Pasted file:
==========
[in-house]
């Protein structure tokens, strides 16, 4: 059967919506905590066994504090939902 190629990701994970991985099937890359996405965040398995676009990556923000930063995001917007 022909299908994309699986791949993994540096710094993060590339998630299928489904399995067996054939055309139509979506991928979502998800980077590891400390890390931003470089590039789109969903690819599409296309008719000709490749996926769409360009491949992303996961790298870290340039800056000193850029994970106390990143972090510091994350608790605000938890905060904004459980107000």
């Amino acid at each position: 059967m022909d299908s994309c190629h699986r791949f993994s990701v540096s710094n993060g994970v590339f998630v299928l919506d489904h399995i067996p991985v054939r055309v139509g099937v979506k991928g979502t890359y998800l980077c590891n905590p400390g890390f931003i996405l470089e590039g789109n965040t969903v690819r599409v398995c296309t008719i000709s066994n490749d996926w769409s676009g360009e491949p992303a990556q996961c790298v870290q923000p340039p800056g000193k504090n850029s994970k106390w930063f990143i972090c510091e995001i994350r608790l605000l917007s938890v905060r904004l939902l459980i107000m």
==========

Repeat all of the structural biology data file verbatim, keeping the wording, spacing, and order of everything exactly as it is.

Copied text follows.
[in-house]
């Protein structure tokens, strides 16, 4: 059967919506905590066994504090939902 190629990701994970991985099937890359996405965040398995676009990556923000930063995001917007 022909299908994309699986791949993994540096710094993060590339998630299928489904399995067996054939055309139509979506991928979502998800980077590891400390890390931003470089590039789109969903690819599409296309008719000709490749996926769409360009491949992303996961790298870290340039800056000193850029994970106390990143972090510091994350608790605000938890905060904004459980107000």
């Amino acid at each position: 059967m022909d299908s994309c190629h699986r791949f993994s990701v540096s710094n993060g994970v590339f998630v299928l919506d489904h399995i067996p991985v054939r055309v139509g099937v979506k991928g979502t890359y998800l980077c590891n905590p400390g890390f931003i996405l470089e590039g789109n965040t969903v690819r599409v398995c296309t008719i000709s066994n490749d996926w769409s676009g360009e491949p992303a990556q996961c790298v870290q923000p340039p800056g000193k504090n850029s994970k106390w930063f990143i972090c510091e995001i994350r608790l605000l917007s938890v905060r904004l939902l459980i107000m």